7 Endangered Species We Can't Believe are Single
5. Giant PandaPhoto via National Zoo
These cuddly-looking bears may be successful but infrequent breeders when left to their own devices in nature--although shrinking populations (down to 1,600 in the wild and about 160 in zoos worldwide) don't help--but, in captivity, they're notoriously difficult to pair up. Even in an arranged relationship, like the one between Mei Xiang and Tian Tian at the National Zoo, mating isn't easy. Successful pregnancies are few and far between; Tian Tian and Mei Xiang have only given birth to one panda cub, Tai Shan, since they were introduced in 2003.
6. Amur LeopardPhoto via ALTA Amur Leopard Conservation/Yury Shibnev
Only about 35 Amur leopards remain in the wild--all of them in the farthest eastern parts of Russia--which doesn't give the cats a lot of options; it's as if your high school English class were the sum total of all the people on Earth.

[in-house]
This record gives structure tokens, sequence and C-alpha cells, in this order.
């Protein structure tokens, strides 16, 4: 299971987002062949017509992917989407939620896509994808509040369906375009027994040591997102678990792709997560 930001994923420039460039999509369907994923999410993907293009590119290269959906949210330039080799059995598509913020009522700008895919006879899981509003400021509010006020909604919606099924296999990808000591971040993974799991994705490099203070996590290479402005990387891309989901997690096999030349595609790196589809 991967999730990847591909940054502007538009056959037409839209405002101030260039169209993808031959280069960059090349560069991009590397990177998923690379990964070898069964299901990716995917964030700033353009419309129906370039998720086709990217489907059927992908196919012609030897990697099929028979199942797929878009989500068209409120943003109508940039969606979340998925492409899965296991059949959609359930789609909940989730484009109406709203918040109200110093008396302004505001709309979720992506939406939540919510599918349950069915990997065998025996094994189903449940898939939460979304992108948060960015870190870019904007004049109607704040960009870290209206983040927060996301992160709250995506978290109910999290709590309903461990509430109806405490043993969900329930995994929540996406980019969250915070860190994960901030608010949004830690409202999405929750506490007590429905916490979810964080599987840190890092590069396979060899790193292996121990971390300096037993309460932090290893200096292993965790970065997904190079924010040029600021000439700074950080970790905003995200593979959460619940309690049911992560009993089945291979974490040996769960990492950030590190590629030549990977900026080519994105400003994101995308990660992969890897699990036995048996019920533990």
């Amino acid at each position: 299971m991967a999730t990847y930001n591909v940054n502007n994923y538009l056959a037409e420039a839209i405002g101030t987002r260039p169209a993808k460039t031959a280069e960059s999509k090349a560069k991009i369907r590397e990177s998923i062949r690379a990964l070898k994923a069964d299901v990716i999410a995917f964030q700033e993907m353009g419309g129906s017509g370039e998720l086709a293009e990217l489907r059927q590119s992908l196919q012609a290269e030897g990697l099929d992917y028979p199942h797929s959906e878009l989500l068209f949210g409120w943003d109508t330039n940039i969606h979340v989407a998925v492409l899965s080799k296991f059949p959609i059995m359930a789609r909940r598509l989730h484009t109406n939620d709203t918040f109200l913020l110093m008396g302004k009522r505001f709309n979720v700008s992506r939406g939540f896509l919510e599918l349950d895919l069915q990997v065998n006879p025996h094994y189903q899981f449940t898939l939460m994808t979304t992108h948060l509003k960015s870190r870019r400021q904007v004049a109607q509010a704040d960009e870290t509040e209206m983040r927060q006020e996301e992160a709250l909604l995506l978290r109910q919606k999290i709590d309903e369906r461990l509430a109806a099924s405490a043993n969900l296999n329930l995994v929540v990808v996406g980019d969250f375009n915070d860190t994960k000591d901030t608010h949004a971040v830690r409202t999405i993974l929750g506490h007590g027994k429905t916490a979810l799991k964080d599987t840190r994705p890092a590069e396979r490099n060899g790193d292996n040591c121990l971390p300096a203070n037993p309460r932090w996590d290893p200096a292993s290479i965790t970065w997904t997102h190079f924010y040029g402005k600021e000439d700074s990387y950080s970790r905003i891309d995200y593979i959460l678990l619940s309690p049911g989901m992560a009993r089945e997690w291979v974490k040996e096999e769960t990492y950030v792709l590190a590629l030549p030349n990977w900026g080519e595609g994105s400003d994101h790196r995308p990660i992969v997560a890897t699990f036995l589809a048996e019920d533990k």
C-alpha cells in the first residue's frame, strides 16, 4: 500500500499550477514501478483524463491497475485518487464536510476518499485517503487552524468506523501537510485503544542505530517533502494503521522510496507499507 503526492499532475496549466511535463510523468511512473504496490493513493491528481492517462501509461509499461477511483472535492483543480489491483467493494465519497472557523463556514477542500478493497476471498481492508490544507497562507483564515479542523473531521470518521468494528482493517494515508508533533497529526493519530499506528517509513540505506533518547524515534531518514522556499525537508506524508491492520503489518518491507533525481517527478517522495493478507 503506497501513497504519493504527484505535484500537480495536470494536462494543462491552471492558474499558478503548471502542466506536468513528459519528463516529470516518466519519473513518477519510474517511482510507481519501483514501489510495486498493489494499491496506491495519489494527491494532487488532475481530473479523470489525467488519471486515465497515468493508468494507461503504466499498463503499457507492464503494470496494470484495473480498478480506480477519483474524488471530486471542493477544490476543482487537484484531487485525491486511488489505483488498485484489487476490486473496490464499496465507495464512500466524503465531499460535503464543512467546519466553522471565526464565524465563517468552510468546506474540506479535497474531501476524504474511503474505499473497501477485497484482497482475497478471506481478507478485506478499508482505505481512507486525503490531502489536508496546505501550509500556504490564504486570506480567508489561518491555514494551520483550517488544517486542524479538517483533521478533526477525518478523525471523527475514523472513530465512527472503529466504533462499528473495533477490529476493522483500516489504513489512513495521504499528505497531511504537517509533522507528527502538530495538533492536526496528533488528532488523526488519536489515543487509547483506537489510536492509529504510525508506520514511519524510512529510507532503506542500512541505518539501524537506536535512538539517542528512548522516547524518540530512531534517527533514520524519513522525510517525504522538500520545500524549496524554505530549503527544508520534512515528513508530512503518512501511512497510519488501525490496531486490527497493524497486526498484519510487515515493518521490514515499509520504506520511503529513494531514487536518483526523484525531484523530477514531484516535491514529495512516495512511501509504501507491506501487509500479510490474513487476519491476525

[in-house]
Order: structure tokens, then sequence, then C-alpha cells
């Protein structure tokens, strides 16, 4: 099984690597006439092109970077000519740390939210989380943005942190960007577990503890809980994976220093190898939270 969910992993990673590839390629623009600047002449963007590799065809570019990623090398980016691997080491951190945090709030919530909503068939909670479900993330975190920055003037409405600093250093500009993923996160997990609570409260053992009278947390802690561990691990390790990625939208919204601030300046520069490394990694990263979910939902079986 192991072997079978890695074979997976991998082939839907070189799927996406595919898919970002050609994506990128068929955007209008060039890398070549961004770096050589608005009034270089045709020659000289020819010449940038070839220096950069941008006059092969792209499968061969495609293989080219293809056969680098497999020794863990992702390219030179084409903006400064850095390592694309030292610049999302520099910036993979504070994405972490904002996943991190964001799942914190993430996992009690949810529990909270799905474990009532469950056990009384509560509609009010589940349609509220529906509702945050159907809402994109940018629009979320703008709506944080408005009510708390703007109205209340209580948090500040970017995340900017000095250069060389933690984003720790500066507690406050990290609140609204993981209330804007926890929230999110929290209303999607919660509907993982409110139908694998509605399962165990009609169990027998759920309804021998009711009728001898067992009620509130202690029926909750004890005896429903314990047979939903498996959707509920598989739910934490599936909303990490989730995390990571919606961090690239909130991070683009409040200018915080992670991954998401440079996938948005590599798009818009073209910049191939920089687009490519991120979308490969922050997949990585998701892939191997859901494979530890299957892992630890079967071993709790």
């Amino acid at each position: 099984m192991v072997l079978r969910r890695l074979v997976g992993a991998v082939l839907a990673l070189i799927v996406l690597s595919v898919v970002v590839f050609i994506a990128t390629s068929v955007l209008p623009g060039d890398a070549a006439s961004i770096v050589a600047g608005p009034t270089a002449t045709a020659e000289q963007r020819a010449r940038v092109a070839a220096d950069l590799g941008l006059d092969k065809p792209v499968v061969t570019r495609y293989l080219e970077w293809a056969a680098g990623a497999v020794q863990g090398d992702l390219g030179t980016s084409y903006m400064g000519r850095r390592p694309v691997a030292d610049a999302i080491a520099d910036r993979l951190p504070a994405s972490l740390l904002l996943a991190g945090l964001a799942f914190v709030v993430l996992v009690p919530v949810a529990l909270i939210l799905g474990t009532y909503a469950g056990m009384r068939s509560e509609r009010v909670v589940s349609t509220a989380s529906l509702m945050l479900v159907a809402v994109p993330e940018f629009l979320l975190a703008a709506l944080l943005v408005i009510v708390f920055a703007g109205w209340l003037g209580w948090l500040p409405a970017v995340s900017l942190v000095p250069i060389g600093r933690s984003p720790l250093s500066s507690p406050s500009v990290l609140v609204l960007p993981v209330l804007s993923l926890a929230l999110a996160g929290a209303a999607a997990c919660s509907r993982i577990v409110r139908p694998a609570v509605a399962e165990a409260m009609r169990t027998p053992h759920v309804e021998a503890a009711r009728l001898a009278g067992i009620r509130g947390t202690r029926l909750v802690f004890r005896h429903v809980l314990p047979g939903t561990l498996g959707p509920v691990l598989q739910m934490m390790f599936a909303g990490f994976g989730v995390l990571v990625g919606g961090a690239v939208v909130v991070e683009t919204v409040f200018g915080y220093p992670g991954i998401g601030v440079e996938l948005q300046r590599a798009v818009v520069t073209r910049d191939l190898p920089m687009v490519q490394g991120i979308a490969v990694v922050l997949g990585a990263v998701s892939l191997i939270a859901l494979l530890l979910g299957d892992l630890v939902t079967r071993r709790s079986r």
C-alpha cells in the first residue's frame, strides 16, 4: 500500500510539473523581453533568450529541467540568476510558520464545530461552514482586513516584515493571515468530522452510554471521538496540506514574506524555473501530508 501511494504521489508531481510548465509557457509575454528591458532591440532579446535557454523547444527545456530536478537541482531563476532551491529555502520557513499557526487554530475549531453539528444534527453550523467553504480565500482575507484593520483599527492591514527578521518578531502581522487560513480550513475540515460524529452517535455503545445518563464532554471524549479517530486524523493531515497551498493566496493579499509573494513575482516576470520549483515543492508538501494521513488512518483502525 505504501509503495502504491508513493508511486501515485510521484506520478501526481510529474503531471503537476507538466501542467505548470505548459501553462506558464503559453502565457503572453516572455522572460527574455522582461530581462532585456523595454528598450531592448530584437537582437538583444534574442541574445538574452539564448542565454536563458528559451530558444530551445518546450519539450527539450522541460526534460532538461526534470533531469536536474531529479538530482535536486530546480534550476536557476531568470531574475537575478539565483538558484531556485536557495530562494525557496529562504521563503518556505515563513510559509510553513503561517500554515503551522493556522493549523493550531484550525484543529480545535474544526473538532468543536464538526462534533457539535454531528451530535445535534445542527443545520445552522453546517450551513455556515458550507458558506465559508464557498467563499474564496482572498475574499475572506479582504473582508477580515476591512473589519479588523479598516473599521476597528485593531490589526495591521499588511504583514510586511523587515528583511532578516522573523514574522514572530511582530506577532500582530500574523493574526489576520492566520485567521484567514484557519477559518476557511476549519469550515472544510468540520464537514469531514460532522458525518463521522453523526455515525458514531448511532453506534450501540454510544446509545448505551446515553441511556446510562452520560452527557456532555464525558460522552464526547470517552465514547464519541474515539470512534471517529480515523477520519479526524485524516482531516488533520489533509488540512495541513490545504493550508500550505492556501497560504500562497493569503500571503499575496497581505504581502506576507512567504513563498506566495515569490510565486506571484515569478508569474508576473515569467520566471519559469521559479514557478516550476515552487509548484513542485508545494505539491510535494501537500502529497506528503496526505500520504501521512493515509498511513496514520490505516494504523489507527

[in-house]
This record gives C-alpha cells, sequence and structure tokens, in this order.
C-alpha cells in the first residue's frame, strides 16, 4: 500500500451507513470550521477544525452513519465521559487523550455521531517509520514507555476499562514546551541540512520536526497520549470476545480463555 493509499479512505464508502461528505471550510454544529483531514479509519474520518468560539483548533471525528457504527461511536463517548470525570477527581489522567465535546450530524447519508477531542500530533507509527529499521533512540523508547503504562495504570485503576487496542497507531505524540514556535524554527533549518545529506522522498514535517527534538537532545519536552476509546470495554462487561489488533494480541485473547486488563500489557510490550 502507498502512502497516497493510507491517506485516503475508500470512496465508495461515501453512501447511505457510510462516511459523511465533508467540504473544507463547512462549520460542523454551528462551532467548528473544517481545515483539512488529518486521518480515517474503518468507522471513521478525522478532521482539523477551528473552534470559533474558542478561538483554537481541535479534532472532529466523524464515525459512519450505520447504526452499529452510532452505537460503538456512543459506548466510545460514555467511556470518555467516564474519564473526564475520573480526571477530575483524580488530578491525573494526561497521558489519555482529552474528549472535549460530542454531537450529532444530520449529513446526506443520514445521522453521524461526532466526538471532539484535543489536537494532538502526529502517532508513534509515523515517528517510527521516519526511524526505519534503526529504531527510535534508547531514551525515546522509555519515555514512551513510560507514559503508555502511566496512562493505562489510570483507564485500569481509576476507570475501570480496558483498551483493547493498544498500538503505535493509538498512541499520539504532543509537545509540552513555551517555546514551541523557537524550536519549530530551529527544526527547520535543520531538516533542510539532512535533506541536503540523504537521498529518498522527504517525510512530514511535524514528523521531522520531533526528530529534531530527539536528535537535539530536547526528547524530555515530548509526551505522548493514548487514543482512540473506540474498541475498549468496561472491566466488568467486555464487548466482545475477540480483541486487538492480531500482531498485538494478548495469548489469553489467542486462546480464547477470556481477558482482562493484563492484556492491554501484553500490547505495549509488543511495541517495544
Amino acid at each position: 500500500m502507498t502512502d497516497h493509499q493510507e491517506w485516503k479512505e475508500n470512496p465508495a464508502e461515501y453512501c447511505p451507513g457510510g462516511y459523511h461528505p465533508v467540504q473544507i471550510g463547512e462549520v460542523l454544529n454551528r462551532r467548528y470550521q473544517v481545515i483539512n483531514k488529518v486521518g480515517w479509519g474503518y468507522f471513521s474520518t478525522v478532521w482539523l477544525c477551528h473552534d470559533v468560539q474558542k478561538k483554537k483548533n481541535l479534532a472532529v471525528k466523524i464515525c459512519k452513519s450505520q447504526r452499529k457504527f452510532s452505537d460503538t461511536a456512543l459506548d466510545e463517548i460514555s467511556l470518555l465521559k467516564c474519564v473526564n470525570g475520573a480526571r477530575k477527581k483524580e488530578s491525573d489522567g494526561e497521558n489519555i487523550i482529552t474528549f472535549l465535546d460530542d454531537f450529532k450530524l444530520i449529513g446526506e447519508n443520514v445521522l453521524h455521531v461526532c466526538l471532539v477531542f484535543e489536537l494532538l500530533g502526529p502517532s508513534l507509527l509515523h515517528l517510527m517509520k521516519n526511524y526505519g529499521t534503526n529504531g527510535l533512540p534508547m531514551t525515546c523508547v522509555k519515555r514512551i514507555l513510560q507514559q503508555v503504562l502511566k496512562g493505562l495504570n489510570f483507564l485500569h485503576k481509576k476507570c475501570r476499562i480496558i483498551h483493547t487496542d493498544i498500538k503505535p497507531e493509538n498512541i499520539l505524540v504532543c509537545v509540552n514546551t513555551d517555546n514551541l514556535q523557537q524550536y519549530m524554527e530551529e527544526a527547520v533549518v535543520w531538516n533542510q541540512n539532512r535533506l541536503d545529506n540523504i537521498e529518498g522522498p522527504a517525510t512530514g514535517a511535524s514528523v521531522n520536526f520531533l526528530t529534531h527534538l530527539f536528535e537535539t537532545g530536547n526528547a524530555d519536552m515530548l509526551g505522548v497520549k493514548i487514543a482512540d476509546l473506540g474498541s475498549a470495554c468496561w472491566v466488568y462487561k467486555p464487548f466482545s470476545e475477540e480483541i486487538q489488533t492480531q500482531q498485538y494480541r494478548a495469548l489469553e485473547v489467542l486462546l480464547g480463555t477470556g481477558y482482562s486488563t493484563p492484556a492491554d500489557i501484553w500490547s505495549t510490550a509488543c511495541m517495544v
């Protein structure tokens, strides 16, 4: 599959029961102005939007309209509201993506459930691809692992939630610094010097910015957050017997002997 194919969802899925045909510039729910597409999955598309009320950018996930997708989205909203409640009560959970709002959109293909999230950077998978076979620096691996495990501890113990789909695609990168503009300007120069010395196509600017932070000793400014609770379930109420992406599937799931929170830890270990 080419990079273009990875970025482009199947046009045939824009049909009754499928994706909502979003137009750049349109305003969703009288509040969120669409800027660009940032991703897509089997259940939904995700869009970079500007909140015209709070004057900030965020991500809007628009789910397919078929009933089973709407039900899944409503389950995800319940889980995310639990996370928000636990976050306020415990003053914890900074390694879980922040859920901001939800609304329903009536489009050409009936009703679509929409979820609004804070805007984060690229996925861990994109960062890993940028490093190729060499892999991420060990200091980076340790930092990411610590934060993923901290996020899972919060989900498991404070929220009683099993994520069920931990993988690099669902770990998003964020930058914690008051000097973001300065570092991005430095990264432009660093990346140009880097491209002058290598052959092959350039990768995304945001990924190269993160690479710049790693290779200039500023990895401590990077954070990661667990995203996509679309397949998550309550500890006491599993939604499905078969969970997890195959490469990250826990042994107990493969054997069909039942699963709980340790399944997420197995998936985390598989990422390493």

While they're looking for love, the cats also face imminent extinction, since even one major event--disease, forest fire--could wipe them out entirely and their small population has lead to generations of in-breeding, weakening the gene pool. In the broader dating pool of captivity, though, they have slightly more success: zoos in Russia, North America, and Europe house nearly 300 of the leopards.
7. Queen Alexandra's BirdwingPhoto via Curious Animals
On the most shallow levels, the Queen Alexandra's Birdwing seems too pretty to ever be left without a mate--but this butterfly's bright markings and relatively huge wingspan of about 10 inches make it a favorite of collectors, who'll shell out as much as $1,000 for each Birdwing. The Birdwing lives only in Papua New Guinea and also faces dangers from logging and the palm oil industry, while the female produces fewer than 30 eggs in her entire life and adults--if they're lucky--live for three months. It's not a lot of time or opportunity to find a mate, but at least they have their brief affairs to keep them satisfied.